Chaos came to take over Bucharest one day and found cars everywhere, racing, revving, and piling on top of each other. Their drivers never actually bothered with any type of training, obtaining their licenses instead through bribery of the designated officials. Bucharest’s streets snake off in all directions, meandering, wandering aimlessly, with no particular destination in mind. Pedestrians share sidewalks with automobiles because that’s where the city spills its leftover traffic.
Chaos came to take over Bucharest one day and discovered drivers dive bombing their cars into places that automobiles ought not to be going. Horns blare, fingers wave, tires screech, and tempers flare. There’s no rhyme or reason to their maneuvers, and the only recognizable pattern to their behavior is that Bucharest’s drivers can be counted on for their unpredictability.
Chaos came to take over Bucharest one day and instead got itself run over, sworn at, ass fucked, and sent packing like a pathetic little bitch poodle running with its tail between its legs. Not even Chaos could tame the streets of Bucharest.
So there I was, behind the wheel of a rental car, driving my way back from Piata Romana to my apartment on 13 September Blvd, about 5 km away. It took me about twenty minutes to make my way home through the heavy downtown traffic and I’m pleased to say, I did alright. At times, I even out Bucharested some of my fellow drivers because they were in my way. I feel like I really accomplished something. If I can drive through Bucharest, I can drive anywhere!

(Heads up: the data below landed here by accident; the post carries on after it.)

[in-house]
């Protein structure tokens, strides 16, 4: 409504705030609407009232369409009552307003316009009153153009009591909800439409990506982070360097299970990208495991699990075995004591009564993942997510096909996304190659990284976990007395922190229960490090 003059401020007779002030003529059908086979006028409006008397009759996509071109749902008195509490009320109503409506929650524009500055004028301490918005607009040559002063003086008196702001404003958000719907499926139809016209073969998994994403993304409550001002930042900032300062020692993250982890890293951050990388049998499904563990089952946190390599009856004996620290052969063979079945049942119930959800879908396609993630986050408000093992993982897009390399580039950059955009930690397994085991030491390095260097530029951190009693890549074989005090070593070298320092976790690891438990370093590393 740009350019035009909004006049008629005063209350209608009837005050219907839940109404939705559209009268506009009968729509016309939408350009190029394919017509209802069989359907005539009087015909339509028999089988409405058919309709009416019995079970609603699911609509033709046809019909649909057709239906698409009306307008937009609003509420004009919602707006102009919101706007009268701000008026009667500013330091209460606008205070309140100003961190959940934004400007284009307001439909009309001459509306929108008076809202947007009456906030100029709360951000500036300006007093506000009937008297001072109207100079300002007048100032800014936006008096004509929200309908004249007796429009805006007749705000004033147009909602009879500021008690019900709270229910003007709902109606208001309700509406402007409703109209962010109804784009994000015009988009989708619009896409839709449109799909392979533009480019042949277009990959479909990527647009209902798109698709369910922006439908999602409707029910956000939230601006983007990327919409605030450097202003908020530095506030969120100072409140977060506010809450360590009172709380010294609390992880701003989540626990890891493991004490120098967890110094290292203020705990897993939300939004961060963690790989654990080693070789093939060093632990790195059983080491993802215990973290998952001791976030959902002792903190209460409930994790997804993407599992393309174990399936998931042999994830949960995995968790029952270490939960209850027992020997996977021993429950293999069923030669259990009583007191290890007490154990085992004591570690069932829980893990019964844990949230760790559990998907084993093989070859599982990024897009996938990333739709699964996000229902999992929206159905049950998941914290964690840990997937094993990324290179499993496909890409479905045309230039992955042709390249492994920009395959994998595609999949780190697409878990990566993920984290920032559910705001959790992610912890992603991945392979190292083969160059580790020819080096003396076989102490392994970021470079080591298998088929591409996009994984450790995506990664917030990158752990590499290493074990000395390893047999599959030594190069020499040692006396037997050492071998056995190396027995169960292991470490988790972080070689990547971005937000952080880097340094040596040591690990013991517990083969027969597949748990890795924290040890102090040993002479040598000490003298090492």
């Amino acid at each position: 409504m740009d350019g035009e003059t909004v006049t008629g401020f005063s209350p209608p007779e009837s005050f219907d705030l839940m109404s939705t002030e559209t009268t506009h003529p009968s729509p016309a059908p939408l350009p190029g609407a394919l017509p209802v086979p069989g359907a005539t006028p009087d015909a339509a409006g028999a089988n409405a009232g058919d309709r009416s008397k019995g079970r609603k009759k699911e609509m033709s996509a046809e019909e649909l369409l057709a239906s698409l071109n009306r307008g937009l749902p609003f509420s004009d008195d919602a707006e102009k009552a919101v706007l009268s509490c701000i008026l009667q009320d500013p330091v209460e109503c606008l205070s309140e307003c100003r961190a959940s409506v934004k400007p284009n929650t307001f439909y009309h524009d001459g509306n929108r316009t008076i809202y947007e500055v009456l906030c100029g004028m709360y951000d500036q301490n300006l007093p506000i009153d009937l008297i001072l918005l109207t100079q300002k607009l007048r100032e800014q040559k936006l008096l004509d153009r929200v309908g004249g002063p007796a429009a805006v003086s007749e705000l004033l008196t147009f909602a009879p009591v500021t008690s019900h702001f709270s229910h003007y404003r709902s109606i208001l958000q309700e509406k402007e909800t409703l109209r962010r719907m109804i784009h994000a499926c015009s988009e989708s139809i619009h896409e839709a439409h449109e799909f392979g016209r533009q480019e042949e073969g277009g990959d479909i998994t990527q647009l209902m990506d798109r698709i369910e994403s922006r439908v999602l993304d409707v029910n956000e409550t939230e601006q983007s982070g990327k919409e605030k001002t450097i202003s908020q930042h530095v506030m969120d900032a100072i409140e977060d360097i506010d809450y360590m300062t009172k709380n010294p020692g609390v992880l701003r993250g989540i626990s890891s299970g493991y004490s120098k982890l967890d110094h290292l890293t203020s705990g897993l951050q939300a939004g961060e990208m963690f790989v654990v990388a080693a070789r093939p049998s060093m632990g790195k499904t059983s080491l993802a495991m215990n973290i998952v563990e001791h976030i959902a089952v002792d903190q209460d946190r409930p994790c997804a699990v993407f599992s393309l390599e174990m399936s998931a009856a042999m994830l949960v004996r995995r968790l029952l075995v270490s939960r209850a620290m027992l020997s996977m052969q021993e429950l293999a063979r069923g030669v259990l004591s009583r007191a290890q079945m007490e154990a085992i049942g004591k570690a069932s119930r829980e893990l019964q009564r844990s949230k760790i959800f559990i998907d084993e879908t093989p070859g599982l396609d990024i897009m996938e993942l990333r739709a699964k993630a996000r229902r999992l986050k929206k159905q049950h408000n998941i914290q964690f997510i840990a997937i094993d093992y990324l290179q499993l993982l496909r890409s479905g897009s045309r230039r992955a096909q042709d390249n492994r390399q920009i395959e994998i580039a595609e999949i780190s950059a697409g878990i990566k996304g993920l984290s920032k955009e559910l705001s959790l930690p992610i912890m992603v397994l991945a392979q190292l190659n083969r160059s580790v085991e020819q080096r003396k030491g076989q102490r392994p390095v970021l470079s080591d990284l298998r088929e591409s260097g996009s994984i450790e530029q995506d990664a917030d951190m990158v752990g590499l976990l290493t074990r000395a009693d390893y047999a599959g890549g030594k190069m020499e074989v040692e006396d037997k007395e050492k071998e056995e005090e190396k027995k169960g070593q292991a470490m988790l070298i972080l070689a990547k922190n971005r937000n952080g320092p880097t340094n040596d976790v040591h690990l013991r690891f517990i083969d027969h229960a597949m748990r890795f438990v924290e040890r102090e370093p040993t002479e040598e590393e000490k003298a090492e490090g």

Adding to my good mood was my backpack showing up. I had a car, I had an apartment, and the only thing left to do was buy groceries to make myself feel truly at home. I drove to Unirii Shopping Centre, parked on a sidewalk, and soon found myself face to face with a bunch of labels I could not read. Is that butter or cream cheese? Is that milk or coffee creamer? What’s the white stuff in the ‘Heinz’ bottle?
Simple things become miniature adventures in this place because familiar things become new again. At the same time, brand new things like the location of an obscure cafe, the correct stop of a bus route, and the cell number of that friend I made, become familiar. This is my forth trip to Bucharest and I really like my familiarity with the city as much as I like its mysteries.
On the drive home I took a different route. The winding nature of the streets messed with my sense of direction and I wound up driving south east when I should have been heading west. I figured this out after driving past one of Bucharest’s countless Orthodox Churches. They always face east, and based on my orientation to the one I just passed, I was able to get my bearings again. In no time I was home and preparing a pasta dish for supper.